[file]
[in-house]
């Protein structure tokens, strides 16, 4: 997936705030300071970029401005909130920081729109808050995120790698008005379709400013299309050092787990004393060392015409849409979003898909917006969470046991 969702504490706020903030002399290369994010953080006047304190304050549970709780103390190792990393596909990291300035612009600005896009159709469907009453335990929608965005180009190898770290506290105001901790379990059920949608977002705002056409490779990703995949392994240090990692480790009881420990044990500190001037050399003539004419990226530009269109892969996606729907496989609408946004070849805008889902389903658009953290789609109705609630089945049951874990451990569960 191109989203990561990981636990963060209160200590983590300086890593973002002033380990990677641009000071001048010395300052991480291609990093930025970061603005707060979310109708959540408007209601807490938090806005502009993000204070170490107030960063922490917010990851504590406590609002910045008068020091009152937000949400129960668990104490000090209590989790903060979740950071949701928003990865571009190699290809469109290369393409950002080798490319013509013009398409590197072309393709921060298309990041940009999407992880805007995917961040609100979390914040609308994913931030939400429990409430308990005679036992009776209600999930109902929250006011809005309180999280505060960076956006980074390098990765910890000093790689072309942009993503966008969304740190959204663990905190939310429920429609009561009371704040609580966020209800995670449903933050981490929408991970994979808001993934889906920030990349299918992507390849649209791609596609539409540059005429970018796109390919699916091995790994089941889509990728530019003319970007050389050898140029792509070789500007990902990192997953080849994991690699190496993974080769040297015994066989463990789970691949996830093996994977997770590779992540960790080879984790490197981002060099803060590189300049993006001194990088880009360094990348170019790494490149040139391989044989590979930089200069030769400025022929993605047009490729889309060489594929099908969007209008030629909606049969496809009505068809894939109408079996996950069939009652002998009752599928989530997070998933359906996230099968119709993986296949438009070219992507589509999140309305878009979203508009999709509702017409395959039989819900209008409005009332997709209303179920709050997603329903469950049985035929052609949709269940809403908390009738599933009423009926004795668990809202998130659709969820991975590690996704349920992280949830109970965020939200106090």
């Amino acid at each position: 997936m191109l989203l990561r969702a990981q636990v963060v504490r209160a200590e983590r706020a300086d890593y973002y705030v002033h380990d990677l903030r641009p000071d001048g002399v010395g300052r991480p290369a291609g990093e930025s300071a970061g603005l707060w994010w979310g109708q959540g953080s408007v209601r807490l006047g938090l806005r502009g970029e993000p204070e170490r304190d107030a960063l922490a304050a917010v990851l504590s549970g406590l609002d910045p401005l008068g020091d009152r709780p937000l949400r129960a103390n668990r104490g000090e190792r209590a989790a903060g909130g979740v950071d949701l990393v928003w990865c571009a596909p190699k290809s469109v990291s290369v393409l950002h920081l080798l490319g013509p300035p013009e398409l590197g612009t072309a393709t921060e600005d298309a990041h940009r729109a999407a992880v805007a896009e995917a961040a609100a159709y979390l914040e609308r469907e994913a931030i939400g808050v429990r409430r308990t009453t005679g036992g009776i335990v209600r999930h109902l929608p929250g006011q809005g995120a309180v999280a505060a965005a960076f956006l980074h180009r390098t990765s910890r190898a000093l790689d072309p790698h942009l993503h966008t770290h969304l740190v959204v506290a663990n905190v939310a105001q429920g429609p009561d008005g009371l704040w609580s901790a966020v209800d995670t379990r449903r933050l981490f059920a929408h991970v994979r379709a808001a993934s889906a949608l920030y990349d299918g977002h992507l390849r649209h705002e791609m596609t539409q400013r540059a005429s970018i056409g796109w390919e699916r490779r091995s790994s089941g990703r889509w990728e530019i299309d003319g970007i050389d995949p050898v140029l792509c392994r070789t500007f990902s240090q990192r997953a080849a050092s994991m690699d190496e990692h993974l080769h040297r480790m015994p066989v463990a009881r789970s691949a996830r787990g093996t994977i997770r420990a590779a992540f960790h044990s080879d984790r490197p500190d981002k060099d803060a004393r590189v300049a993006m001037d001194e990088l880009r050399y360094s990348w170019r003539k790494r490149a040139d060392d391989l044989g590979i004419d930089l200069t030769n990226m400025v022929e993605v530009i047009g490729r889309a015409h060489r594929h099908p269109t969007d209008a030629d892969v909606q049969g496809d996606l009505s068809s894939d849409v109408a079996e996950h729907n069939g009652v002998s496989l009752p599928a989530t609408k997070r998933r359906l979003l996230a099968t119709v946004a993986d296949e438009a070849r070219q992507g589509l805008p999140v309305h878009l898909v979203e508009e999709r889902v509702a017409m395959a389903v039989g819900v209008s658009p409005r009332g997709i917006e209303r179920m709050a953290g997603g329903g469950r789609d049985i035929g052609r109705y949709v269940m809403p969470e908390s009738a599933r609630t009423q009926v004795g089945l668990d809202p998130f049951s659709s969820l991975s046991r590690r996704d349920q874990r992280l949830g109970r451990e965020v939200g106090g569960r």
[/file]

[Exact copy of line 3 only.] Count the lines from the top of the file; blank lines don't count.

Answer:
């Amino acid at each position: 997936m191109l989203l990561r969702a990981q636990v963060v504490r209160a200590e983590r706020a300086d890593y973002y705030v002033h380990d990677l903030r641009p000071d001048g002399v010395g300052r991480p290369a291609g990093e930025s300071a970061g603005l707060w994010w979310g109708q959540g953080s408007v209601r807490l006047g938090l806005r502009g970029e993000p204070e170490r304190d107030a960063l922490a304050a917010v990851l504590s549970g406590l609002d910045p401005l008068g020091d009152r709780p937000l949400r129960a103390n668990r104490g000090e190792r209590a989790a903060g909130g979740v950071d949701l990393v928003w990865c571009a596909p190699k290809s469109v990291s290369v393409l950002h920081l080798l490319g013509p300035p013009e398409l590197g612009t072309a393709t921060e600005d298309a990041h940009r729109a999407a992880v805007a896009e995917a961040a609100a159709y979390l914040e609308r469907e994913a931030i939400g808050v429990r409430r308990t009453t005679g036992g009776i335990v209600r999930h109902l929608p929250g006011q809005g995120a309180v999280a505060a965005a960076f956006l980074h180009r390098t990765s910890r190898a000093l790689d072309p790698h942009l993503h966008t770290h969304l740190v959204v506290a663990n905190v939310a105001q429920g429609p009561d008005g009371l704040w609580s901790a966020v209800d995670t379990r449903r933050l981490f059920a929408h991970v994979r379709a808001a993934s889906a949608l920030y990349d299918g977002h992507l390849r649209h705002e791609m596609t539409q400013r540059a005429s970018i056409g796109w390919e699916r490779r091995s790994s089941g990703r889509w990728e530019i299309d003319g970007i050389d995949p050898v140029l792509c392994r070789t500007f990902s240090q990192r997953a080849a050092s994991m690699d190496e990692h993974l080769h040297r480790m015994p066989v463990a009881r789970s691949a996830r787990g093996t994977i997770r420990a590779a992540f960790h044990s080879d984790r490197p500190d981002k060099d803060a004393r590189v300049a993006m001037d001194e990088l880009r050399y360094s990348w170019r003539k790494r490149a040139d060392d391989l044989g590979i004419d930089l200069t030769n990226m400025v022929e993605v530009i047009g490729r889309a015409h060489r594929h099908p269109t969007d209008a030629d892969v909606q049969g496809d996606l009505s068809s894939d849409v109408a079996e996950h729907n069939g009652v002998s496989l009752p599928a989530t609408k997070r998933r359906l979003l996230a099968t119709v946004a993986d296949e438009a070849r070219q992507g589509l805008p999140v309305h878009l898909v979203e508009e999709r889902v509702a017409m395959a389903v039989g819900v209008s658009p409005r009332g997709i917006e209303r179920m709050a953290g997603g329903g469950r789609d049985i035929g052609r109705y949709v269940m809403p969470e908390s009738a599933r609630t009423q009926v004795g089945l668990d809202p998130f049951s659709s969820l991975s046991r590690r996704d349920q874990r992280l949830g109970r451990e965020v939200g106090g569960r």